Article d'opinió Washington Post: The great Catalonian cyberwar of 2017

Us fem extensiu un article del Washington Post que ens sembla interesant pel nostre sector.

Jeremy Malcolm of the Electronic Frontier Foundation, a group that monitors freedom of expression online, was surprised at the aggressiveness of the Spanish government’s online measures to suppress the vote: “It’s really quite unusual to see this kind of crackdown on political speech and democratic representation in a country that purports to uphold rights like Spain does.” Especially remarkable, he says, was the broad nature of the central government’s online offensive, which entailed shutting off entire swaths of the Internet. He says that Madrid’s cyber-campaign reminds him less of a liberal democracy than countries “that are under military rule or have an autocratic government.”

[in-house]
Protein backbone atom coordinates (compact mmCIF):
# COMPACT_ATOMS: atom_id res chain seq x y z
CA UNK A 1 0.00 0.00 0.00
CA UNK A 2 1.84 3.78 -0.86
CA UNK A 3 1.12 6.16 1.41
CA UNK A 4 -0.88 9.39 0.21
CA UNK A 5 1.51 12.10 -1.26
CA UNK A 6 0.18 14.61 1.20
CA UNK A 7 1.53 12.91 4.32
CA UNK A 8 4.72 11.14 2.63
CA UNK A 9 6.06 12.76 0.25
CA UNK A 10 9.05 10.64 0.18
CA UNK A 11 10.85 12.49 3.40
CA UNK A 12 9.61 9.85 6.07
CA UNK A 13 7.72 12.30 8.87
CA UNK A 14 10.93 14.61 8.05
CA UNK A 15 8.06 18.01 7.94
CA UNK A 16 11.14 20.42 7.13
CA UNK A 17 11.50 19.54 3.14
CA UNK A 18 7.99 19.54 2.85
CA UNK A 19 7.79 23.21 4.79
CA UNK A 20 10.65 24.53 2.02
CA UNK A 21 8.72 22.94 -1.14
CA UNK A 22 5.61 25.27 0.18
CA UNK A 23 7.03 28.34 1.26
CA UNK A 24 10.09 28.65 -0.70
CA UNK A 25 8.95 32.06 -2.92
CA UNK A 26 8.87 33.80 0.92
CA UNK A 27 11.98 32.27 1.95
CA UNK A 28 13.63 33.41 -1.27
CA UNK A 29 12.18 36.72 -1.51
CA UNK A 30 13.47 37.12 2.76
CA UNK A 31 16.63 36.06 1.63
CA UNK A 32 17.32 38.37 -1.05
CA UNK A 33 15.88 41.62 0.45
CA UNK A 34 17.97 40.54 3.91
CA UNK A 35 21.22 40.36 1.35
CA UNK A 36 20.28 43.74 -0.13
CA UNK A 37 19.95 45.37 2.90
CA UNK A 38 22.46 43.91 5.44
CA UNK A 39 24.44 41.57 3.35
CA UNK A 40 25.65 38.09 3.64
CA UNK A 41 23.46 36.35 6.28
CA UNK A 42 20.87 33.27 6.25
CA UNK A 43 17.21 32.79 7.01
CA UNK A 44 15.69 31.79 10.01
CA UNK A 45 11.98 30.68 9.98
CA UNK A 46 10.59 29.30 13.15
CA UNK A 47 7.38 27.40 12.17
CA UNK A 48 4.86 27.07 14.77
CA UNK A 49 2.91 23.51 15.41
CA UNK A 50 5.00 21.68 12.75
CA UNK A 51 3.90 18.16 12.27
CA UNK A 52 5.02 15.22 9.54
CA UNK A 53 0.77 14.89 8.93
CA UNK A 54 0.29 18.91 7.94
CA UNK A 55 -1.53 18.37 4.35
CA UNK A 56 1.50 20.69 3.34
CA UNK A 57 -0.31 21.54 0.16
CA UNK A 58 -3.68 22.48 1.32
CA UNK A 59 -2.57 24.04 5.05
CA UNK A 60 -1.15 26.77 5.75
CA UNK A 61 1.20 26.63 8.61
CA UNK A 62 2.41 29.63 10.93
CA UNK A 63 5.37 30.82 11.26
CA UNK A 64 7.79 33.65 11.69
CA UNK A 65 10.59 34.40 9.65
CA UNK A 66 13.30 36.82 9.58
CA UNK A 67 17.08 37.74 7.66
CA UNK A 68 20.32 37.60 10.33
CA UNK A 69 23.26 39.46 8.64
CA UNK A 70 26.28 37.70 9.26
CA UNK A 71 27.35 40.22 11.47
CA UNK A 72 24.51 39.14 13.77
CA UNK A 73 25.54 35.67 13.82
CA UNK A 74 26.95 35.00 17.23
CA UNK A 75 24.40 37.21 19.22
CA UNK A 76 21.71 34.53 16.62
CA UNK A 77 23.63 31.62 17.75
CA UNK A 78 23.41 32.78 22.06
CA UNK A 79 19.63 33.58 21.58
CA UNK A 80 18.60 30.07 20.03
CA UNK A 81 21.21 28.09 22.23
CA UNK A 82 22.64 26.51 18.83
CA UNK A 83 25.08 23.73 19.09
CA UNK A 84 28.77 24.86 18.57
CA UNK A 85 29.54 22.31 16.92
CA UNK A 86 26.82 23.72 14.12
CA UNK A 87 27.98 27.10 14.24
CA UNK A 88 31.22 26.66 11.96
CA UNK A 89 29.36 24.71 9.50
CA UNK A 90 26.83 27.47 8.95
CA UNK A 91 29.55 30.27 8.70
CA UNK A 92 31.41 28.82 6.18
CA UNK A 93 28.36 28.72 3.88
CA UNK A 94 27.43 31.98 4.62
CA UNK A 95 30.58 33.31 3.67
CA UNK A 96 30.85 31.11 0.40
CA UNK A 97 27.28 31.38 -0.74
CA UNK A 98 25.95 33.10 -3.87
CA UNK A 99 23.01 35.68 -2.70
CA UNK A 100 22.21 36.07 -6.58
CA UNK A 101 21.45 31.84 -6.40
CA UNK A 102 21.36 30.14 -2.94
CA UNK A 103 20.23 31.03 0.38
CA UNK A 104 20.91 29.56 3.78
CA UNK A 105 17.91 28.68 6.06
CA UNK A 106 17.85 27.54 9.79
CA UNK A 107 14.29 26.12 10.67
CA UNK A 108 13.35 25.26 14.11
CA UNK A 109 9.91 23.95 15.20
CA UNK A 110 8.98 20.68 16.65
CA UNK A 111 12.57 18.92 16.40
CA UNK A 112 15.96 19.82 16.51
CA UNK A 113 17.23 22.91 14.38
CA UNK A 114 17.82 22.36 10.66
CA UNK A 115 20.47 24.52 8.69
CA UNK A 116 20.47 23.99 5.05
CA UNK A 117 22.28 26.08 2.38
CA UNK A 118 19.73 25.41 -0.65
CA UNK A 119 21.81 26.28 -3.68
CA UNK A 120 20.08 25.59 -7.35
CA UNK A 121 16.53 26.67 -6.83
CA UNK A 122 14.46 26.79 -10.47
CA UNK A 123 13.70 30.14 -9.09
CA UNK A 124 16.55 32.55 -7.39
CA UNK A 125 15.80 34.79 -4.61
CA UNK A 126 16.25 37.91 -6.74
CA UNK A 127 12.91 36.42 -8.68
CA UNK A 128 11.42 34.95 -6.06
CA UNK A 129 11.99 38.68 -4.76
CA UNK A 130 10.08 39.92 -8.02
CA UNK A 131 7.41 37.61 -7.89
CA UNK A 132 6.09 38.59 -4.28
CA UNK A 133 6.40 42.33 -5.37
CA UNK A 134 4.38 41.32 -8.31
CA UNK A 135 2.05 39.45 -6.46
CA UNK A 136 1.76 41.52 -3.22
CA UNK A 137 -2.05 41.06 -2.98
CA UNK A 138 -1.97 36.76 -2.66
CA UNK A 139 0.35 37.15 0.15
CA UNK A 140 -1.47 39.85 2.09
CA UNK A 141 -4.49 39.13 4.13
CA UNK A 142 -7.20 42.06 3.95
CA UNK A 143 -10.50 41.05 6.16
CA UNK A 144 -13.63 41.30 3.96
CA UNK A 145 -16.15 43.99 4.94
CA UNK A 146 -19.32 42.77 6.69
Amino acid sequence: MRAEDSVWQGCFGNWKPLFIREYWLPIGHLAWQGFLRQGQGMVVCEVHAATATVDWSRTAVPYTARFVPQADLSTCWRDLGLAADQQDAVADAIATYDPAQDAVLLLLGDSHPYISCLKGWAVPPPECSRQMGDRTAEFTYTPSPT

On the day of the referendum, the Catalonian government launched a system designed to help voters find alternate polling stations in case their own were closed by the police. They set up a robust system of backup servers, activating a new one every hour. Their paranoia was justified: As soon as polling began, hackers launched a series of ferocious attacks to bring the system down. The Spanish police also tried shutting down the wireless Internet access of polling stations, prompting crowds in the streets to start up one of the oddest political chants in recent memory: “Airplane mode!” (They were calling on cellphone users to free up extra bandwidth for polling officials).


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